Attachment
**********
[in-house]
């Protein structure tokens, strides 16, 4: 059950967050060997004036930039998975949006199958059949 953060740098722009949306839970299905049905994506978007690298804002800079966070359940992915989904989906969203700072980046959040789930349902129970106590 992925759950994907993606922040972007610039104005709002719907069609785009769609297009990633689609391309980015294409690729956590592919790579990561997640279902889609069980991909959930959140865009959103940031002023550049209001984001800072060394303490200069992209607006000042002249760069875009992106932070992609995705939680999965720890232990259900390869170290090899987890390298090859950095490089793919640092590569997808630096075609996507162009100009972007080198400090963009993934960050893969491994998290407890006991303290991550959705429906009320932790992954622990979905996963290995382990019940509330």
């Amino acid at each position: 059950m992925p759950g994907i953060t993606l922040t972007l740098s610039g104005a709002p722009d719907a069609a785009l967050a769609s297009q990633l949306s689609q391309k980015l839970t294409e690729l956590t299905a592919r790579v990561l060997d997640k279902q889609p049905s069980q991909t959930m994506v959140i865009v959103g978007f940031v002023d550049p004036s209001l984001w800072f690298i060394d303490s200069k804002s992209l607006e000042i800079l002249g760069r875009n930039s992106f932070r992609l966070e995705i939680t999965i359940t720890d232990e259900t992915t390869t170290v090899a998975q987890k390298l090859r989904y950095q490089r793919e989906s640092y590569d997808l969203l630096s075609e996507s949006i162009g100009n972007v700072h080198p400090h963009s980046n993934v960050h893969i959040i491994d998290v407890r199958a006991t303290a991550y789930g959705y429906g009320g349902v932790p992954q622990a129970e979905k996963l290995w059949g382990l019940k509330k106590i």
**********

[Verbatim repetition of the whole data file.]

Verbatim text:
[in-house]
């Protein structure tokens, strides 16, 4: 059950967050060997004036930039998975949006199958059949 953060740098722009949306839970299905049905994506978007690298804002800079966070359940992915989904989906969203700072980046959040789930349902129970106590 992925759950994907993606922040972007610039104005709002719907069609785009769609297009990633689609391309980015294409690729956590592919790579990561997640279902889609069980991909959930959140865009959103940031002023550049209001984001800072060394303490200069992209607006000042002249760069875009992106932070992609995705939680999965720890232990259900390869170290090899987890390298090859950095490089793919640092590569997808630096075609996507162009100009972007080198400090963009993934960050893969491994998290407890006991303290991550959705429906009320932790992954622990979905996963290995382990019940509330």
């Amino acid at each position: 059950m992925p759950g994907i953060t993606l922040t972007l740098s610039g104005a709002p722009d719907a069609a785009l967050a769609s297009q990633l949306s689609q391309k980015l839970t294409e690729l956590t299905a592919r790579v990561l060997d997640k279902q889609p049905s069980q991909t959930m994506v959140i865009v959103g978007f940031v002023d550049p004036s209001l984001w800072f690298i060394d303490s200069k804002s992209l607006e000042i800079l002249g760069r875009n930039s992106f932070r992609l966070e995705i939680t999965i359940t720890d232990e259900t992915t390869t170290v090899a998975q987890k390298l090859r989904y950095q490089r793919e989906s640092y590569d997808l969203l630096s075609e996507s949006i162009g100009n972007v700072h080198p400090h963009s980046n993934v960050h893969i959040i491994d998290v407890r199958a006991t303290a991550y789930g959705y429906g009320g349902v932790p992954q622990a129970e979905k996963l290995w059949g382990l019940k509330k106590i």